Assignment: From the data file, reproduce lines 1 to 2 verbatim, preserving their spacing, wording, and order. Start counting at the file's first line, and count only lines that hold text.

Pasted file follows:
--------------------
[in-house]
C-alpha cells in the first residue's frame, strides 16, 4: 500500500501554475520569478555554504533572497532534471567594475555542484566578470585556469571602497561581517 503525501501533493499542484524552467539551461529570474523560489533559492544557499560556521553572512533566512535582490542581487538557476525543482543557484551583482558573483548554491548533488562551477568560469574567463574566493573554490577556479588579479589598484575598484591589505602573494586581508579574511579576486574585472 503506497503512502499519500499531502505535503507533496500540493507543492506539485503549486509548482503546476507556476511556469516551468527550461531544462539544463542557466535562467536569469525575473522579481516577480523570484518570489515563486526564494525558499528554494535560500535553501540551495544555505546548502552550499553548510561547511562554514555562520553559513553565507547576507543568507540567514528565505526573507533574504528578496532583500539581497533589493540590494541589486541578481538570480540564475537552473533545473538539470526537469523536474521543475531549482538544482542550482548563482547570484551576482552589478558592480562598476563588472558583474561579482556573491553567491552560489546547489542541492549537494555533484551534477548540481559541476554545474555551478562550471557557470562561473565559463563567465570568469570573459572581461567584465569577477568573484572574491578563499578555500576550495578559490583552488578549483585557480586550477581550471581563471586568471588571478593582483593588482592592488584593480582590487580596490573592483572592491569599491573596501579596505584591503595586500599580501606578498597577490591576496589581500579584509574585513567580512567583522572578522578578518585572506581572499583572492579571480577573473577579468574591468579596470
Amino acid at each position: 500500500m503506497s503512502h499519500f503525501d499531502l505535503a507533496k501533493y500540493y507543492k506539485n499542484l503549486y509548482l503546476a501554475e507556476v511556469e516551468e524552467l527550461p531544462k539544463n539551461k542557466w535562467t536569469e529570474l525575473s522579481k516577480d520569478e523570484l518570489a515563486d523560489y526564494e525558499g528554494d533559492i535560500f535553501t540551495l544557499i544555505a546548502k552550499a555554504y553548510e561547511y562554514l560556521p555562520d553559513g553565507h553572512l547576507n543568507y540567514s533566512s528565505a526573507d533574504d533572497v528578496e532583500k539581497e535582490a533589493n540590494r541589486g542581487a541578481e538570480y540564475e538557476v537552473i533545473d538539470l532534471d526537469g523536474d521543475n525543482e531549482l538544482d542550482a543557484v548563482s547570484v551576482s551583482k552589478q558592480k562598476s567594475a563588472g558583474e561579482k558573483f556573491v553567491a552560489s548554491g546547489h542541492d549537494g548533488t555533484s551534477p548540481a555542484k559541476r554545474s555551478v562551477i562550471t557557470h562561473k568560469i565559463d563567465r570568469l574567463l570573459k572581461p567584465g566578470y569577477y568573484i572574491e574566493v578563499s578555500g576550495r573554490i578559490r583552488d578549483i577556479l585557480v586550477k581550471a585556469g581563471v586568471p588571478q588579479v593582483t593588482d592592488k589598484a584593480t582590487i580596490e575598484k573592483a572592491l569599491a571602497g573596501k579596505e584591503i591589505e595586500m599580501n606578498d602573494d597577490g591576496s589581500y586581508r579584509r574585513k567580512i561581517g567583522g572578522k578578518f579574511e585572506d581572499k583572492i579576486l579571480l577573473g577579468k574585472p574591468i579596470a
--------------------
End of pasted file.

[in-house]
C-alpha cells in the first residue's frame, strides 16, 4: 500500500501554475520569478555554504533572497532534471567594475555542484566578470585556469571602497561581517 503525501501533493499542484524552467539551461529570474523560489533559492544557499560556521553572512533566512535582490542581487538557476525543482543557484551583482558573483548554491548533488562551477568560469574567463574566493573554490577556479588579479589598484575598484591589505602573494586581508579574511579576486574585472 503506497503512502499519500499531502505535503507533496500540493507543492506539485503549486509548482503546476507556476511556469516551468527550461531544462539544463542557466535562467536569469525575473522579481516577480523570484518570489515563486526564494525558499528554494535560500535553501540551495544555505546548502552550499553548510561547511562554514555562520553559513553565507547576507543568507540567514528565505526573507533574504528578496532583500539581497533589493540590494541589486541578481538570480540564475537552473533545473538539470526537469523536474521543475531549482538544482542550482548563482547570484551576482552589478558592480562598476563588472558583474561579482556573491553567491552560489546547489542541492549537494555533484551534477548540481559541476554545474555551478562550471557557470562561473565559463563567465570568469570573459572581461567584465569577477568573484572574491578563499578555500576550495578559490583552488578549483585557480586550477581550471581563471586568471588571478593582483593588482592592488584593480582590487580596490573592483572592491569599491573596501579596505584591503595586500599580501606578498597577490591576496589581500579584509574585513567580512567583522572578522578578518585572506581572499583572492579571480577573473577579468574591468579596470